My love for Curious George also motivated me to find out more about the authors. There is a great book entitled The Journey That Saved Curious George: The True Wartime Escape of Margret and H.A. Rey that details the childhood and life of these interesting artist/authors told in picture book format.

Empathy for one’s fellow chimp

March 23, 2007


Experts now think the apes may relate to each other in very human ways
Excerpt from Article by Jeremy Manier, Tribune staff reporter • Chicago Tribune • March 23, 2007

If chimpanzees truly followed what humans call “the law of the jungle,” a mentally disabled chimp named Knuckles would never stand a chance.Yet Knuckles has found acceptance and perhaps even sympathy from his fellow chimps in Florida, making him an unlikely star of Lincoln Park Zoo’s international Mind of the Chimpanzee conference.

The meeting, which runs Friday through Sunday with 300 researchers from around the world, is billed as the first major conference devoted to chimp cognition and the first academic chimp conference at the zoo since 1991. Although much of the meeting will examine the impressive intelligence of humanity’s closest living relatives, Knuckles offers unique insight as the only known captive chimp with cerebral palsy, which immobilized one arm and left him mentally unable to follow the intricate protocols of chimp society.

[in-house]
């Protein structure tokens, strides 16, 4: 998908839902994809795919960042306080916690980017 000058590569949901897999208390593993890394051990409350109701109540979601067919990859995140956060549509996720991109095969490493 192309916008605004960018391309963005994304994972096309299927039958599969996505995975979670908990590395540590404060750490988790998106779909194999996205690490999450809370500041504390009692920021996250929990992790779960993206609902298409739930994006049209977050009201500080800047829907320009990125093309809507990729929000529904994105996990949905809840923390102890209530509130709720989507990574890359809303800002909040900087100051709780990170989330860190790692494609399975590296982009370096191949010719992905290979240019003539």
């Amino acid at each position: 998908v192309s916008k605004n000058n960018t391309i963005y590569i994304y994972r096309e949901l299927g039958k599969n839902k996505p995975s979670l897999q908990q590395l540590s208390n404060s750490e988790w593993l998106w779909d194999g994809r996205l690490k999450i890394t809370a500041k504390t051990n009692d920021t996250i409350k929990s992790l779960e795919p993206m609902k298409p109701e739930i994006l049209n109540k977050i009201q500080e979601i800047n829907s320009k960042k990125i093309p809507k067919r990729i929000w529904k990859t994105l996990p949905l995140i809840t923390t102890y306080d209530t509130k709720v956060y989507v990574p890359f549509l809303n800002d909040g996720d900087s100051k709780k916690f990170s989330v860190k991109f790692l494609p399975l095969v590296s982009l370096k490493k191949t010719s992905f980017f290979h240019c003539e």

Normally, older chimps would put on intimidating displays with a juvenile male such as Knuckles, screaming, grabbing and biting the youngster to put him in his place, said Devyn Carter, who has studied Knuckles and is presenting his research at the Lincoln Park Zoo conference. But even the dominant alpha male tolerates and gently grooms Knuckles.

“To my knowledge he’s never received a scratch,” said Carter, a research assistant at Emory University’s Yerkes National Primate Research Center. “They seem to sense somehow that he’s different.”

Such behavior touches on a central theme of many presentations at the conference: How well do chimps understand what other chimps know, feel and perceive? Some experts believe chimps and other higher primates have genuine empathy, the ability to imagine themselves in another animal’s place. And that may be the first step in the evolution of morality.

Chimps may use their empathic skills for good, but also to manipulate others. Researchers have found that chimps have a talent for deception, which requires mental sophistication, said conference co-organizer Elizabeth Lonsdorf, director of the zoo’s Lester E. Fisher Center for the Study and Conservation of Apes.